Grocery Retailers Need Not Fear 'Cherry Pickers'

Sep 19, 2007
Grocery Retailers Need Not Fear 'Cherry Pickers'
Sale shoppers don´t hurt grocery stores´ bottom lines, according to a study conducted by marketing professor Debabrata Talukdar.

"Extreme cherry pickers," grocery shoppers who buy only sale items and nothing else, do not harm retailer profits significantly as generally is believed, according to a forthcoming study in the Journal of Marketing Research.

The study by Debabrata (Debu) Talukdar, associate professor of marketing in the University at Buffalo School of Management, K. Sudhir, professor of marketing at the Yale School of Management, and Dinesh K. Gauri, assistant professor of marketing in Syracuse University's Whitman School of Business, explored several variations of cherry picking to determine how retailer profits and consumer savings were impacted.

Extreme cherry pickers barely affected profits, the study found.

"Grocery retailers' fear of extreme cherry pickers is overblown," says UB's Talukdar. "Extreme cherry pickers make up only 1.2 percent of grocery store customers and they only reduce profits less than one percent."

It is a common practice for grocery stores to put certain items on sale in order to entice customers to shop at their stores, with the assumption that customers will buy others items once they are there.

Some cherry-picking shoppers buy sale items at only one store over a period of time, while others visit different stores across an area to buy sales items.

The researchers found that cherry pickers indeed saved more money than shoppers who were not actively searching for promotions. Store-loyal cherry pickers obtained 68 percent of potential savings in the marketplace. Cross-store cherry pickers over time obtained 66 percent of potential savings. Extreme cherry pickers obtained 76 percent of potential savings.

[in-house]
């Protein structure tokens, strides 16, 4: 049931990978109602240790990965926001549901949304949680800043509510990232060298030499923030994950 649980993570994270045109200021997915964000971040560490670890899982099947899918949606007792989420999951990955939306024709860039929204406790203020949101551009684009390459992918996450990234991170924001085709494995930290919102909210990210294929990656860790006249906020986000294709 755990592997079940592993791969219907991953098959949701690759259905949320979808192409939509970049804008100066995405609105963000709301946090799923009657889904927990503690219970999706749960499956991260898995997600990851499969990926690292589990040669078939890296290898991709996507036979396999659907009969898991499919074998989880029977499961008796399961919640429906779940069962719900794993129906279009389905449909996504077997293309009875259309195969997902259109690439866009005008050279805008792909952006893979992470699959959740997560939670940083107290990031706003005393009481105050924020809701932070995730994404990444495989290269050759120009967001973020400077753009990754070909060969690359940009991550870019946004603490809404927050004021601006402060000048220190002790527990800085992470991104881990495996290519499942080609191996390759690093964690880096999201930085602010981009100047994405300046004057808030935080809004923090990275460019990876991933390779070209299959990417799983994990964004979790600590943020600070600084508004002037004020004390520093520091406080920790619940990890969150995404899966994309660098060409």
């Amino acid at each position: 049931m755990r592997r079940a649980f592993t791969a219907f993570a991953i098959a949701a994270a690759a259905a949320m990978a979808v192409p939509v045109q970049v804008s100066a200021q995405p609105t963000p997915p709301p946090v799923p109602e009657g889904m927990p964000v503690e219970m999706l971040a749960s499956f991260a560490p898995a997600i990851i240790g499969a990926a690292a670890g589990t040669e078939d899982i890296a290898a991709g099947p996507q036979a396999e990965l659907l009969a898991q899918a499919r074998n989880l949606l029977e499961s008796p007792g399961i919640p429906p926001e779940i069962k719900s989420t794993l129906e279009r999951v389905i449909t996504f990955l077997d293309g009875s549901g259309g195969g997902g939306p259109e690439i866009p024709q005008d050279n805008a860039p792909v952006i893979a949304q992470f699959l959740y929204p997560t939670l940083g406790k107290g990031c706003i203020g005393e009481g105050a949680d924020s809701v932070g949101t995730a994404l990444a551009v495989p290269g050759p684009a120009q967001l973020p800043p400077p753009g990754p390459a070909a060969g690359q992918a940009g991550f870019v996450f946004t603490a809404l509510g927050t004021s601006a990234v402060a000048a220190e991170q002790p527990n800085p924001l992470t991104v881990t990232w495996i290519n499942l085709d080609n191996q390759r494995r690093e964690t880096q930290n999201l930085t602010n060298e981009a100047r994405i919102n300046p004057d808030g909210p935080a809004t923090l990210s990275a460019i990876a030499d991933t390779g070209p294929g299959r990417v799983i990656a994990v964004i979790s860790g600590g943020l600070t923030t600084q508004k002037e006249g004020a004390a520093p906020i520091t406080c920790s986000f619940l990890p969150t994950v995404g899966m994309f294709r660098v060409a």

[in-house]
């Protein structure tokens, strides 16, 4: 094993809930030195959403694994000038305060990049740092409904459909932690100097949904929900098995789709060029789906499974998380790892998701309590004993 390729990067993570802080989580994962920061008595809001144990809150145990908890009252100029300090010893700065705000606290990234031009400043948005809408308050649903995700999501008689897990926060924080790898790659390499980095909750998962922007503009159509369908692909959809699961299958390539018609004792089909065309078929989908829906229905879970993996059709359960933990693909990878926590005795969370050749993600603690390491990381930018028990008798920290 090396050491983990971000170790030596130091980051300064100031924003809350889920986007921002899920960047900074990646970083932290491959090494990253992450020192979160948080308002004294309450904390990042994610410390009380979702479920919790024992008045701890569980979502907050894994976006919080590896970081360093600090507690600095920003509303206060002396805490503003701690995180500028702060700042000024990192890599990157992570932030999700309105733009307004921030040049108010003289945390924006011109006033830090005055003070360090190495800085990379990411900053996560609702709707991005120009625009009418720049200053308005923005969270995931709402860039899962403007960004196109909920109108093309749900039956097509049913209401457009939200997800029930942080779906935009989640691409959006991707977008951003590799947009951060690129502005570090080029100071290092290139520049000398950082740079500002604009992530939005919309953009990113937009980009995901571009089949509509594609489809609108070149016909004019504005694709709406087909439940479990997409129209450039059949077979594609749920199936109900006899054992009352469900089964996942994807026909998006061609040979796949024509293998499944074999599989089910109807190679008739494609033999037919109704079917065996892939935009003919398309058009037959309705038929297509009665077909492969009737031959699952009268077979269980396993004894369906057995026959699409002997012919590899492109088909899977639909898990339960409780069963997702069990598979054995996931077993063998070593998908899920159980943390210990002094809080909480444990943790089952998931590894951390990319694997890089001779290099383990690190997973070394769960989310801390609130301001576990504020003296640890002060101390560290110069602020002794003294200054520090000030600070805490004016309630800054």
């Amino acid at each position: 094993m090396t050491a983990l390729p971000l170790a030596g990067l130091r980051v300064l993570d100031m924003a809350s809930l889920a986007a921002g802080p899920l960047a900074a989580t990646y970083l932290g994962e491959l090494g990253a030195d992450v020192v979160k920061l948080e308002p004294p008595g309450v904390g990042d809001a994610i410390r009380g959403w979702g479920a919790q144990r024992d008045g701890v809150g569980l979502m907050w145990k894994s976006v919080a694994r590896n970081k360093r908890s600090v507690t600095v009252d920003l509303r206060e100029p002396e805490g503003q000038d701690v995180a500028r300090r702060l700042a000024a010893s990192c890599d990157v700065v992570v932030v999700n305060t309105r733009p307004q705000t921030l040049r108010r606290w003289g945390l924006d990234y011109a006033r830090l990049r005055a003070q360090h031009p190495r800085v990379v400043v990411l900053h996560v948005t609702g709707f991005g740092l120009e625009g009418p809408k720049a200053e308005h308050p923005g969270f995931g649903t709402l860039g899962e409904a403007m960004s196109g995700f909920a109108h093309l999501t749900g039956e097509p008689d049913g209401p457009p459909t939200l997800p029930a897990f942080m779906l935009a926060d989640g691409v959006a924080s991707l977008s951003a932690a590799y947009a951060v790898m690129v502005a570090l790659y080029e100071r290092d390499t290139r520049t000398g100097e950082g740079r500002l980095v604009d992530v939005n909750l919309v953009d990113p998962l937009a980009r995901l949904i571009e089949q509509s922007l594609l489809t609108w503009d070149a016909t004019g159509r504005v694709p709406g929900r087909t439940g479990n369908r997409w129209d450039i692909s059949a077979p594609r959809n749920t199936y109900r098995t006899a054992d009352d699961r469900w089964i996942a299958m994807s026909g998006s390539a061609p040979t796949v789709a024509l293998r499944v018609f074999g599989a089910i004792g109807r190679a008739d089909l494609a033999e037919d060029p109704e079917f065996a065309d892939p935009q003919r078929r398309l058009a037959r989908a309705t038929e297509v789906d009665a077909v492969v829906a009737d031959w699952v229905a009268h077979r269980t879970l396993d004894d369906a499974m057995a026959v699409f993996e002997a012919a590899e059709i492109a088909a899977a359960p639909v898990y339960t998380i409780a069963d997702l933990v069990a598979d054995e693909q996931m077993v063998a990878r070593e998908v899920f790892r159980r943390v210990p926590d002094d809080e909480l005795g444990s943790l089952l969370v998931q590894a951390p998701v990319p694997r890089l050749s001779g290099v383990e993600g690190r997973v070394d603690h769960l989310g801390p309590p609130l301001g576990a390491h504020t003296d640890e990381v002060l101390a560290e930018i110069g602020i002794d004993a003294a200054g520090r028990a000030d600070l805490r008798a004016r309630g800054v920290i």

Even shoppers who were not searching for promotions were able to capture 54 percent of potential savings by sheer chance, the study found.

An expert on product marketing and shopping behaviors, Talukdar's next study will focus on supermarket retailers' product assortment.

Source: University at Buffalo

Explore further: Best of Last Week–Can space travel faster than light, another planet behind the Sun and should we allow head transplants

add to favorites email to friend print save as pdf

Related Stories

Luring deer away from livestock feed with fall cover crops

19 minutes ago

Fall cover crops, such as clover, turnips and peas, can provide nutrient-rich winter forage and help lure hungry deer away from hay and other stored livestock feed, according to Distinguished Professor Jonathan ...

Why a latte is less likely to spill than a coffee

47 minutes ago

Carrying a full cup of coffee from the kitchen to the dining room can be precarious for a sleepy-eyed caffeine addict who might accidentally send a wave of java sloshing over the rim. But add a bit of foam ...

Recommended for you

Bribery 'hits 1.6 billion people a year'

Feb 27, 2015

A total of 1.6 billion people worldwide – nearly a quarter of the global population – are forced to pay bribes to gain access to everyday public services, according to a new book by academics at the Universities of Birmingham ...

How music listening programmes can be easily fooled

Feb 26, 2015

For well over two decades, researchers have sought to build music listening software that can address the deluge of music growing faster than our Spotify-spoilt appetites. From software that can tell you ...

User comments : 0

Please sign in to add a comment. Registration is free, and takes less than a minute. Read more

Click here to reset your password.
Sign in to get notified via email when new comments are made.